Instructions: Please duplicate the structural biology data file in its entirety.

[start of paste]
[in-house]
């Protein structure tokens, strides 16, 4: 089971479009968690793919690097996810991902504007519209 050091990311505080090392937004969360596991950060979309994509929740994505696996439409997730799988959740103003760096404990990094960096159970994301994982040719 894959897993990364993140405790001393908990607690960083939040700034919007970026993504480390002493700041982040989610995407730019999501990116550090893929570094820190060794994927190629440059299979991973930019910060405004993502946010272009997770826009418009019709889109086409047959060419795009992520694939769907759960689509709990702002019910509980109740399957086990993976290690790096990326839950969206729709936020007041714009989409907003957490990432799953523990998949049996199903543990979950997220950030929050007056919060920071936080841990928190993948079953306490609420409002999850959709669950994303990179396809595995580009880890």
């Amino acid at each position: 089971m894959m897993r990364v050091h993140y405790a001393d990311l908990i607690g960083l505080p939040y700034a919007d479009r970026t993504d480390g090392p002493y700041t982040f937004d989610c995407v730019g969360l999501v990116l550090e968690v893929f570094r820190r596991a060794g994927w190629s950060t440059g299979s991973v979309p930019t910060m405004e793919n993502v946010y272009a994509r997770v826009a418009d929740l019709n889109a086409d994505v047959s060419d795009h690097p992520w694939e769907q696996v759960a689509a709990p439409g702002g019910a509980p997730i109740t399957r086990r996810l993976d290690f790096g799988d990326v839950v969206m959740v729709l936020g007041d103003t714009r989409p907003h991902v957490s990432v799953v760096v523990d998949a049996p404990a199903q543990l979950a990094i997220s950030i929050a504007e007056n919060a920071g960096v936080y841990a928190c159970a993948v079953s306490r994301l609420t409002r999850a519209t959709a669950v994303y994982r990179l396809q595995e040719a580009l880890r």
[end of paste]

[in-house]
């Protein structure tokens, strides 16, 4: 089971479009968690793919690097996810991902504007519209 050091990311505080090392937004969360596991950060979309994509929740994505696996439409997730799988959740103003760096404990990094960096159970994301994982040719 894959897993990364993140405790001393908990607690960083939040700034919007970026993504480390002493700041982040989610995407730019999501990116550090893929570094820190060794994927190629440059299979991973930019910060405004993502946010272009997770826009418009019709889109086409047959060419795009992520694939769907759960689509709990702002019910509980109740399957086990993976290690790096990326839950969206729709936020007041714009989409907003957490990432799953523990998949049996199903543990979950997220950030929050007056919060920071936080841990928190993948079953306490609420409002999850959709669950994303990179396809595995580009880890």
């Amino acid at each position: 089971m894959m897993r990364v050091h993140y405790a001393d990311l908990i607690g960083l505080p939040y700034a919007d479009r970026t993504d480390g090392p002493y700041t982040f937004d989610c995407v730019g969360l999501v990116l550090e968690v893929f570094r820190r596991a060794g994927w190629s950060t440059g299979s991973v979309p930019t910060m405004e793919n993502v946010y272009a994509r997770v826009a418009d929740l019709n889109a086409d994505v047959s060419d795009h690097p992520w694939e769907q696996v759960a689509a709990p439409g702002g019910a509980p997730i109740t399957r086990r996810l993976d290690f790096g799988d990326v839950v969206m959740v729709l936020g007041d103003t714009r989409p907003h991902v957490s990432v799953v760096v523990d998949a049996p404990a199903q543990l979950a990094i997220s950030i929050a504007e007056n919060a920071g960096v936080y841990a928190c159970a993948v079953s306490r994301l609420t409002r999850a519209t959709a669950v994303y994982r990179l396809q595995e040719a580009l880890r």